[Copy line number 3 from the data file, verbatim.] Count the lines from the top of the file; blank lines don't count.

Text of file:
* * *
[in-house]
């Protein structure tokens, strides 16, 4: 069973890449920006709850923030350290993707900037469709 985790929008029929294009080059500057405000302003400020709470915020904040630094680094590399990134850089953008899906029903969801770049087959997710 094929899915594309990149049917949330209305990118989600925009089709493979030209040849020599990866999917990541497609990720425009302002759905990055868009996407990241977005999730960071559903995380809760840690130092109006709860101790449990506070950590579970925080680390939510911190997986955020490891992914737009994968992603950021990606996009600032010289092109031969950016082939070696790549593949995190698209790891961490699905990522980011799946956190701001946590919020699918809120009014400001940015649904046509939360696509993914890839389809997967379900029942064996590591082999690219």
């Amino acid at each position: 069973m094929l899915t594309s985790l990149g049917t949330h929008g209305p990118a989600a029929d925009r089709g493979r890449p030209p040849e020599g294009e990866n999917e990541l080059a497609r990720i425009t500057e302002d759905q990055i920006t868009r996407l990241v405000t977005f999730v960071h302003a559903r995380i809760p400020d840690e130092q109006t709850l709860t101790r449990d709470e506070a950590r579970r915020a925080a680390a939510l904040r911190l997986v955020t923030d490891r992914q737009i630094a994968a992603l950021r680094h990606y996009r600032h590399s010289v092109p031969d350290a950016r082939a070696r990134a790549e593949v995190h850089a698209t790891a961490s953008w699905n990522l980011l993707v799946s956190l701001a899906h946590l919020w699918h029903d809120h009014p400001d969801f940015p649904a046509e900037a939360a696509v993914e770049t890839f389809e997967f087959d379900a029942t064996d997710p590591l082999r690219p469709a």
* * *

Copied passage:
């Amino acid at each position: 069973m094929l899915t594309s985790l990149g049917t949330h929008g209305p990118a989600a029929d925009r089709g493979r890449p030209p040849e020599g294009e990866n999917e990541l080059a497609r990720i425009t500057e302002d759905q990055i920006t868009r996407l990241v405000t977005f999730v960071h302003a559903r995380i809760p400020d840690e130092q109006t709850l709860t101790r449990d709470e506070a950590r579970r915020a925080a680390a939510l904040r911190l997986v955020t923030d490891r992914q737009i630094a994968a992603l950021r680094h990606y996009r600032h590399s010289v092109p031969d350290a950016r082939a070696r990134a790549e593949v995190h850089a698209t790891a961490s953008w699905n990522l980011l993707v799946s956190l701001a899906h946590l919020w699918h029903d809120h009014p400001d969801f940015p649904a046509e900037a939360a696509v993914e770049t890839f389809e997967f087959d379900a029942t064996d997710p590591l082999r690219p469709a």